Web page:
Guilt and Guilt Feelings

“Have mercy on me, O God, according to your steadfast love; according to your abundant mercy blot out my transgressions. Wash me thoroughly from my iniquity, and cleanse me from my sin!” (Ps. 51:1–2).

- Psalm 51

Joseph’s reconciliation with his brothers is among the most profound examples of forgiveness in Scripture. As God’s people, we know that we must eagerly forgive (Matt. 6:14–15), but we also understand that we will not be able to extend forgiveness to others without the Lord’s pardon of our own guilt. To help us better comprehend and apply the biblical teaching on these matters, we will now pause our study of Genesis and turn temporarily to Dr. R.C. Sproul’s teaching series Guilt and Forgiveness to guide our study of God’s Word.

In many ways, guilt is a complex topic because it involves both subjective and objective elements. Subjectively, feelings of guilt are a universal phenomenon, evidenced in the variety of approaches — religious, psychological, and so on — human beings employ to erase their personal experiences of guilt. As God’s image-bearers, we are all personal beings and therefore able to feel the pangs of guilt whenever we are aware the divine law has been broken. Scripture alludes to guilt feelings in many places, especially in the book of Psalms, and the distress such feelings bring to the soul is particularly clear in today’s passage.

Feelings of guilt are an acknowledged reality, but we must admit that a person’s objective guilt is far more important than his subjective experience of it. In the first place, guilt feelings do not always correspond to our actual, guilty situation. Many people are plagued by guilt because they think they have broken God’s law even though no stipulation has actually been violated. However, others who are actually guilty according to the divine standard are not continually troubled for having violated it. Repeated indulgence in sin can deaden one’s conscience to the point where it is all too easy to call good evil and evil good (Isa. 5:20).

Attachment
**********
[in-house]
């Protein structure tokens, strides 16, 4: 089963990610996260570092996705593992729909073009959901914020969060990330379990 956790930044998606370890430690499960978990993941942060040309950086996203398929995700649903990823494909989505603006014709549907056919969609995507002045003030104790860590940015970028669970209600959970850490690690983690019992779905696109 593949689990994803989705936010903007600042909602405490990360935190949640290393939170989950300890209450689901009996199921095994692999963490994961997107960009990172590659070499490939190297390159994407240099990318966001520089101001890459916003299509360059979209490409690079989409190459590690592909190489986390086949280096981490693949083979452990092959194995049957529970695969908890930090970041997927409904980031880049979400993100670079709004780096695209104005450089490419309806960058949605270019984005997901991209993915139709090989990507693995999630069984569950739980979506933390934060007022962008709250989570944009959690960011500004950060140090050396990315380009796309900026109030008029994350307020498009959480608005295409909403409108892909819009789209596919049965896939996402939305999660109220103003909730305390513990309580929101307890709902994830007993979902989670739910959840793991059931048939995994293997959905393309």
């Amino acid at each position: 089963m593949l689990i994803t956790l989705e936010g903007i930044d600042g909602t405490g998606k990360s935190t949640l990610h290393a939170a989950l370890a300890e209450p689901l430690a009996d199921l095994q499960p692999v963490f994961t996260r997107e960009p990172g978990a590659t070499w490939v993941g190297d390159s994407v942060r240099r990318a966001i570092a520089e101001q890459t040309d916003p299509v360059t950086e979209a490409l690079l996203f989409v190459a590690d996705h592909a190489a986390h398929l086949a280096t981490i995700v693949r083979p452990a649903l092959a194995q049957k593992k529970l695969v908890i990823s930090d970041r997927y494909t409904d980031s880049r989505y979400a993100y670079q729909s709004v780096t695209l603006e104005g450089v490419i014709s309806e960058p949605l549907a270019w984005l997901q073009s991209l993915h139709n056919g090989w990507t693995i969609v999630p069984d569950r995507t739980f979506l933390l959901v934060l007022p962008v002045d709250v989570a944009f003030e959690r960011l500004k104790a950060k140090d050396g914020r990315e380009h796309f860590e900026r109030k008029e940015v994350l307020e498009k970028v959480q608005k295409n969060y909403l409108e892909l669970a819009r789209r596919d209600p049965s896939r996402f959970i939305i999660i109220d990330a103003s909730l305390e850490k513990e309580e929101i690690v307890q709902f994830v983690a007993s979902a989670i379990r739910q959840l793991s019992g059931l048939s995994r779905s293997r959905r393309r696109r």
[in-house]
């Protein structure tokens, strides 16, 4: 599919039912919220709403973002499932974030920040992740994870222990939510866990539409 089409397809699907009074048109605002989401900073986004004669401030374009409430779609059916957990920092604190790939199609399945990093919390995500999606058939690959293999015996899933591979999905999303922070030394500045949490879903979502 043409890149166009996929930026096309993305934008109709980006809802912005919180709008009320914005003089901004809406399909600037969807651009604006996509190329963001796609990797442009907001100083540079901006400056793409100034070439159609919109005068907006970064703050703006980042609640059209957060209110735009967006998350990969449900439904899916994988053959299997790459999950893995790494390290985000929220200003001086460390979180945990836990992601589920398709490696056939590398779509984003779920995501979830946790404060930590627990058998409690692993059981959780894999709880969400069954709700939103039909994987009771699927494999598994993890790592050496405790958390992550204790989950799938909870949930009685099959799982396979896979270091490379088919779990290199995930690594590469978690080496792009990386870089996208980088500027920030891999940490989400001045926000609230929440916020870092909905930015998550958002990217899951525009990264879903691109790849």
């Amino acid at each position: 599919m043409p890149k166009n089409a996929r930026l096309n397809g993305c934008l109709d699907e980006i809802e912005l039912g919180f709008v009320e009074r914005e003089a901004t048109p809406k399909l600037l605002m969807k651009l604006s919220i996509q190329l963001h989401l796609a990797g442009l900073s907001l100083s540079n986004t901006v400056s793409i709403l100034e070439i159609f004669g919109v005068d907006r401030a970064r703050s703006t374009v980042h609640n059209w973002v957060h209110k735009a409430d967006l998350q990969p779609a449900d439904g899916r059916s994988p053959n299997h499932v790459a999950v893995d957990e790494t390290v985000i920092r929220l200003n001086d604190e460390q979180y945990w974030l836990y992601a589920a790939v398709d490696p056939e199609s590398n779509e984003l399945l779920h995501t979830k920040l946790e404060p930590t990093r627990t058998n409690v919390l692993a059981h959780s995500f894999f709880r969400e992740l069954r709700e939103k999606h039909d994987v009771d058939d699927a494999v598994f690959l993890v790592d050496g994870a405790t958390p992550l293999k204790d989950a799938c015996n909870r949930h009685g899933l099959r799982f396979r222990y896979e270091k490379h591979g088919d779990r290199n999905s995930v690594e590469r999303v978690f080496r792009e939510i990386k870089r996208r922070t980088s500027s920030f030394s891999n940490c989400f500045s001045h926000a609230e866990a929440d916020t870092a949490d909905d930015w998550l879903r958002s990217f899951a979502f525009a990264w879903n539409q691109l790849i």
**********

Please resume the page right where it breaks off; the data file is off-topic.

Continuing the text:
In the final analysis, true guilt results from our having violated the objective standards of the Lord, which are revealed in nature and in the Bible. Guilt feelings can lead us to become aware of having violated this standard, but their presence or absence says nothing in itself about our standing before the Creator. 

Coram Deo

Whether we feel guilty or not, all of us have sinned and fallen short of the glory of God (Rom. 3:23). Take time today to repent of your sin and acknowledge this truth. Then pray that your feelings of guilt would match its reality. Ask the Spirit to make you hate sin so that your conscience would be stricken with disgust and sorrow each time you violate God’s law. Let us strive to imitate our Father’s perfect holiness and hate sin just as He does.

Passages for Further Study

Lev. 4:22–26
Isa. 6:1–7
Luke 7:36–50
Rom. 1:18–32

First published in Tabletalk Magazine, an outreach of Ligonier. For permissions, view our Copyright Policy.